Washington Returns: Preparing to Leave to Campaign

Washington Returns: Preparing to Leave to Campaign

Gilbert N. Kahn is a professor of Political Science at Kean University.

The Members of the 113th Congress return on Monday having accomplished little and have very competitive off-year congressional elections looming on November 4th.  Congressional leaders had let it be known before their summer recess that they hoped to adjourn by the end of September to return home for the campaign season. Congress’s priority list requires first and foremost that the FY 2015 budget—or as is more likely a stop-gap continuing resolution–be in place when the new fiscal year begins on October 1. The House-Senate rivalry plus partisan tensions within both chambers as well as with the White House, make the pressure to get out on the hustings and bring the session to a recess until a lame duck session later in November all the more pressing.  Other than grandstanding and politicking, there is not any likelihood of serious legislating to transpire. There also will probably not be a governmental shut-down even if one is threatened.

President Obama has thrown in the towel on his key domestic issue, immigration, until after the election; be it through executive orders or legislative action. His international agenda, meanwhile, is overflowing. He needs to resolve the modalities of America’s completion of its withdrawal from Afghanistan; decide how much to push Congress to permit him to expand U.S. engagement in pursuit of the Islamic State (more of that coming this Wednesday night); in response to the continuing Russian mischief on Ukraine, how much U.S. participation will there be in the expanded NATO rapid deployment force; how effectively can he exploit the U.N. General Assembly meeting to facilitate some of U.S. interests; can he bring the Israelis and Palestinians back to the table after the Gaza War and the Netanyahu land grab; will he meet directly with Iran; and will he meet with Putin if he comes and is there any possibility that Russia can be constrained?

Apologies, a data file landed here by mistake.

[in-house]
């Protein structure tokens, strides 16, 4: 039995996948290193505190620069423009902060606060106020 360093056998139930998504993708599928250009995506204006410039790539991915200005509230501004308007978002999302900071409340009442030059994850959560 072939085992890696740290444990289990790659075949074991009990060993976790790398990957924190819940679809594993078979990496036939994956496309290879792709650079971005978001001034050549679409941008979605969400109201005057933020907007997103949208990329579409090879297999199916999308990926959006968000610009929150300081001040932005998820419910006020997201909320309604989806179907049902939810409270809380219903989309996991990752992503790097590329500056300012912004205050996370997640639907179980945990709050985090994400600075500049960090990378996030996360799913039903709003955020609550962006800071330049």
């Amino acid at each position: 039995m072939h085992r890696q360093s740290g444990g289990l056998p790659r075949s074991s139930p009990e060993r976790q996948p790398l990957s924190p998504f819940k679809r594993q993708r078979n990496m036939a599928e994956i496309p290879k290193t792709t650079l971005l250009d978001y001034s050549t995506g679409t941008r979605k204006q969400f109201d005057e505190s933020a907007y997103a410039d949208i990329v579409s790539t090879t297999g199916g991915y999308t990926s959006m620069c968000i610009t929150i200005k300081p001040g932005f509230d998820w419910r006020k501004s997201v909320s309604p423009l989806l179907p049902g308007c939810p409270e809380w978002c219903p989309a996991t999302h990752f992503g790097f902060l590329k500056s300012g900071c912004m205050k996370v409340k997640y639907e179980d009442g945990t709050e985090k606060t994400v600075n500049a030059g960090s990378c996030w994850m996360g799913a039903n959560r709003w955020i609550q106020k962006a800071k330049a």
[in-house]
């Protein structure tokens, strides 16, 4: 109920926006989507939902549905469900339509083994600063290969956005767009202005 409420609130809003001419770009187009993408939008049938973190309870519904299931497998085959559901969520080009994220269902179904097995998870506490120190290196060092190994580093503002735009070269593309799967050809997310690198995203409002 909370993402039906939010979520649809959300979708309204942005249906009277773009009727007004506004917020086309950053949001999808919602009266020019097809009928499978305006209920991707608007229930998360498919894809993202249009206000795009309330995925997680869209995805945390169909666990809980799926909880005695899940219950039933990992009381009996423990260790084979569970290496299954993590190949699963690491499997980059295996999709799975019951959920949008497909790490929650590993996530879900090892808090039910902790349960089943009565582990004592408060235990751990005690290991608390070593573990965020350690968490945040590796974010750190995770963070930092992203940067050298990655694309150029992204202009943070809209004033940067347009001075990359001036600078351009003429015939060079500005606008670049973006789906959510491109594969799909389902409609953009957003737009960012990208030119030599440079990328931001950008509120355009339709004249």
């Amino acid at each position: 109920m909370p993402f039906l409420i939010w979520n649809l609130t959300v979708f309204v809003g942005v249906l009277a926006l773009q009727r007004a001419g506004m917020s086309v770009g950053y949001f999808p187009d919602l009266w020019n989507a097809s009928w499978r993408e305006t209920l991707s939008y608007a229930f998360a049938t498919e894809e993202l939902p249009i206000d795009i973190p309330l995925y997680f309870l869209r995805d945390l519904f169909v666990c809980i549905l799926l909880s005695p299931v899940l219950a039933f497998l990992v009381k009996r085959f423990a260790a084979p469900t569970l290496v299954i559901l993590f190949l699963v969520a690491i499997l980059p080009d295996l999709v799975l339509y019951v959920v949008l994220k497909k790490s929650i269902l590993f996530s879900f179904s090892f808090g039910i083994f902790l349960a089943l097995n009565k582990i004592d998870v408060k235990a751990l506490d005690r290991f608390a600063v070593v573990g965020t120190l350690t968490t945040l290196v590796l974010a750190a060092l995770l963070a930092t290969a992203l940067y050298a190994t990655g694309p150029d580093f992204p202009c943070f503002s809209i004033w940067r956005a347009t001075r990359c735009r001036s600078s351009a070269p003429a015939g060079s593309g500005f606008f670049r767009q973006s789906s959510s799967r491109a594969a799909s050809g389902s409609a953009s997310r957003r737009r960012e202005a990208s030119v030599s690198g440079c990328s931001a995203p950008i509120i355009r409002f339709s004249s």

There are two key questions which the President faces at this time and they both involve leadership. First, is there any possibility that that the Congress will come together now in a bi-partisan effort on any of the foreign policy issues or will the President be left trying to move ahead with the Republicans only trying to score points and undermine any new initiative?  Second, will the President and his team effectively present a position to the international community which demonstrates an ability and a willingness on the part of the President to truly place the U.S. in a leadership role in combatting the daunting issues which the world faces; despite his personal leadership ambivalences which he would need to overcome?  

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